Sunday, June 10, 2012

Abbé Magnin's Testimony


Lenotre's The Last Days of Marie Antoinette (1907) includes some revealing first hand accounts, including the testimony of the priest who, in spite of the great risks, was able to say Mass for the queen before her death. Abbé Magnin stated the following:  
The day of the sacred ceremony being agreed upon, the gaoler came to meet us during the night at a particular spot, and took us into the prison. I heard the Queen's confession. Mademoiselle Fouché was prepared to receive her Saviour and the two gendarmes assured me that they also were ready, and earnestly desired to communicate in these fortunate and unexpected circumstances.
I celebrated Holy Mass and gave the Communion to the Queen, who, as she fortified herself with the eucharistic bread, received from God the courage to bear uncomplainingly all the torture that awaited her. Mademoiselle Fouché and the two gendarmes were at the same time admitted to the divine banquet. Having undertaken to tell my story in few words, I cannot possibly dwell upon the emotion to which so touching a scene must give rise....

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6 comments:

Christine said...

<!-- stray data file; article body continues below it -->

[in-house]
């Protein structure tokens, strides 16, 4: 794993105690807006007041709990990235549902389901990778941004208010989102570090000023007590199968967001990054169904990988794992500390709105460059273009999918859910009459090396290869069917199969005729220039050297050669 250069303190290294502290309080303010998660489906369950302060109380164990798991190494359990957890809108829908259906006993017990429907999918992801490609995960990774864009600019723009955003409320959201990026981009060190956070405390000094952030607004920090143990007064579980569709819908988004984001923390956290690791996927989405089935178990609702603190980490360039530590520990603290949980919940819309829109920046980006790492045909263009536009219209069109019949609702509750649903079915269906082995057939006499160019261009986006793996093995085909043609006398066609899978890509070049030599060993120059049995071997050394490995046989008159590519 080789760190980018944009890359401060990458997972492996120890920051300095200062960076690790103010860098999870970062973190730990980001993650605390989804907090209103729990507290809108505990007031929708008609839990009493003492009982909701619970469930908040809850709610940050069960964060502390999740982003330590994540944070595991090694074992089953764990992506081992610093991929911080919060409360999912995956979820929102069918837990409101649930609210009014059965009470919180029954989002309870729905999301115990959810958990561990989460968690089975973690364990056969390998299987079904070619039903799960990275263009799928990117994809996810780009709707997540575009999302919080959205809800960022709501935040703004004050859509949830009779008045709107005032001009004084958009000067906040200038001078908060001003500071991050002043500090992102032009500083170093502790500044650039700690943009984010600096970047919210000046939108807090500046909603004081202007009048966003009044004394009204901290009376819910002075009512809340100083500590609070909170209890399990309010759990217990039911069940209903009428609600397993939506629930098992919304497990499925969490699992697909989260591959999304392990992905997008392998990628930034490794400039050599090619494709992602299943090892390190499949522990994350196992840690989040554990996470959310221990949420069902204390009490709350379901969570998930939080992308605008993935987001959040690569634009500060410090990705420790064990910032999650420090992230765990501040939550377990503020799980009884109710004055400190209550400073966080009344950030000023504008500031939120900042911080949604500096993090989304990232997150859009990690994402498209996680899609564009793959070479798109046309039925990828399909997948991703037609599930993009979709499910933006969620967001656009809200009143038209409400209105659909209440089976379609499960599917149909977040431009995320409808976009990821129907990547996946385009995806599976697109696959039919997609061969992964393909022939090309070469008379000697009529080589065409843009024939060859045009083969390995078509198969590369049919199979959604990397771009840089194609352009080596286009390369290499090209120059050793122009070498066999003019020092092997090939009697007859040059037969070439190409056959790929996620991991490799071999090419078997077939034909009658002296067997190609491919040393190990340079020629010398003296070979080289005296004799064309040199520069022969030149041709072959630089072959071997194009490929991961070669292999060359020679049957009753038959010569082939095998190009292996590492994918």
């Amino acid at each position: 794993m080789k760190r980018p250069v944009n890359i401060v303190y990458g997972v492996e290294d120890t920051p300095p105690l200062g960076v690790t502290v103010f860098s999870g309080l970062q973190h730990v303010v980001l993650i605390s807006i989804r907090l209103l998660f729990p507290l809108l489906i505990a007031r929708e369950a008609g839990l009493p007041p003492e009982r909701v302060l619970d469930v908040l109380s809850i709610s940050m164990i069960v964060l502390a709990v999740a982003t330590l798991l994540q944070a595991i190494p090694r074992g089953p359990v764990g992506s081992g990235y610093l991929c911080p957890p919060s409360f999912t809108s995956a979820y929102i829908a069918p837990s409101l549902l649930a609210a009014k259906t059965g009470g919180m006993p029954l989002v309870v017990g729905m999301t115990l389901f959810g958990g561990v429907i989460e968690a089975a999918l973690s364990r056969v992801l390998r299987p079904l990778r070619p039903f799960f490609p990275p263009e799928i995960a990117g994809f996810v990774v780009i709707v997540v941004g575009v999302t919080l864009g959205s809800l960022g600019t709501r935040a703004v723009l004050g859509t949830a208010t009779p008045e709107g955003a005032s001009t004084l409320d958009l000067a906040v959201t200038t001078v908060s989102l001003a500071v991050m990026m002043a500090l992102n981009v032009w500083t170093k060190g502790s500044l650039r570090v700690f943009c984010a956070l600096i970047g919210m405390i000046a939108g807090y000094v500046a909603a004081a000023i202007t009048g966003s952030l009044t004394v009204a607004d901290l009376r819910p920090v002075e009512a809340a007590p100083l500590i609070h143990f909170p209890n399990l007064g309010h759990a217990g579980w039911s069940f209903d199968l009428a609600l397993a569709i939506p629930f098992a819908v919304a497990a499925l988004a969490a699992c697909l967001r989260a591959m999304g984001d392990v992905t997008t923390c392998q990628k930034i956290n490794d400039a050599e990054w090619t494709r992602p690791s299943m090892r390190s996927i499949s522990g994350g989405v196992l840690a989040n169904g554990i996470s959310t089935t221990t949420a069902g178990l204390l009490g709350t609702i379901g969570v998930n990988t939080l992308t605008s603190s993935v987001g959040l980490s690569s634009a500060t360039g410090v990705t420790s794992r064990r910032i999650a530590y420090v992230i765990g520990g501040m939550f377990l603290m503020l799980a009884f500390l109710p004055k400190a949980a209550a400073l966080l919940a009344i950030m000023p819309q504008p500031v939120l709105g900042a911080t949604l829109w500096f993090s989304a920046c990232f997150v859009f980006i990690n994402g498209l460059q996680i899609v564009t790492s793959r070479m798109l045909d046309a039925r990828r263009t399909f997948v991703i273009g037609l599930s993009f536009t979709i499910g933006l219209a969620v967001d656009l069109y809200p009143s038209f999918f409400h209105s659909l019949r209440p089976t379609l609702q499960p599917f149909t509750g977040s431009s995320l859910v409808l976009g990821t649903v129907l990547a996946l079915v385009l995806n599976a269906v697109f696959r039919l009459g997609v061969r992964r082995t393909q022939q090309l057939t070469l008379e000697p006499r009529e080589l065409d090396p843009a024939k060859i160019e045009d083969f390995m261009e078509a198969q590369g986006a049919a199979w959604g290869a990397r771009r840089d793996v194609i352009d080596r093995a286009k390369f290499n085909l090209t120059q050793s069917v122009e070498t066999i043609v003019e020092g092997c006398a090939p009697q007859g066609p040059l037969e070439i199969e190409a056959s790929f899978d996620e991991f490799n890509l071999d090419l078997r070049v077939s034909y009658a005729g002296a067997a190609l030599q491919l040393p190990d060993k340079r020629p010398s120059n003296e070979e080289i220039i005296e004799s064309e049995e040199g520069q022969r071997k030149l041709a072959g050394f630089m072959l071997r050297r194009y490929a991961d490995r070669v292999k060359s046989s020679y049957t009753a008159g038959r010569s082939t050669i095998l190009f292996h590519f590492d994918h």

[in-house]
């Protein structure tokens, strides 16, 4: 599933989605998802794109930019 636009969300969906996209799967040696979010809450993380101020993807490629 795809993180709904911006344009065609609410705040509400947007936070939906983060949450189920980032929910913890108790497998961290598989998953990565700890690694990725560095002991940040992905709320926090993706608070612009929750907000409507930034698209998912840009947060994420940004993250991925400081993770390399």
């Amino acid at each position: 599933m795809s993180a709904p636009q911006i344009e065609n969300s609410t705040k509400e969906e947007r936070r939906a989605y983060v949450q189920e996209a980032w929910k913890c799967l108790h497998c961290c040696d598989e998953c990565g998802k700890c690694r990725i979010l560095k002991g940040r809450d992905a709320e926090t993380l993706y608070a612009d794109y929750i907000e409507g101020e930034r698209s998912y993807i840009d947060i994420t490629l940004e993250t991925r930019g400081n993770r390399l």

Isn't this beautiful? I've just finished Jacque Herissay's essay, "Les Aumoniers de la Guillotine", and he dedicates a section to M. Magnin. I have been thinking of translating the essay and posting it on my blog. The accounts have been inspiring and powerful to read these past few days.

elena maria vidal said...

Thank you, Christine! You should indeed translate the essay. There are a lot of people who would find it quite informative.

Sanctus Belle said...

That was a beautiful story, thank you so much for this post. Is the picture the scene described?

elena maria vidal said...

Thank you, Sanctus Belle. Yes, the painting is of the secret Mass in the queen's cell at the Conciergerie.

Thirtytwo degrees said...

Very touching to realize this powerful moment. God grant her fortitude in her hour of death. Very touching.

Matterhorn said...

Of course, someone will come along and say this is "hagiography." Many people do not want to believe that there really are saints in this world.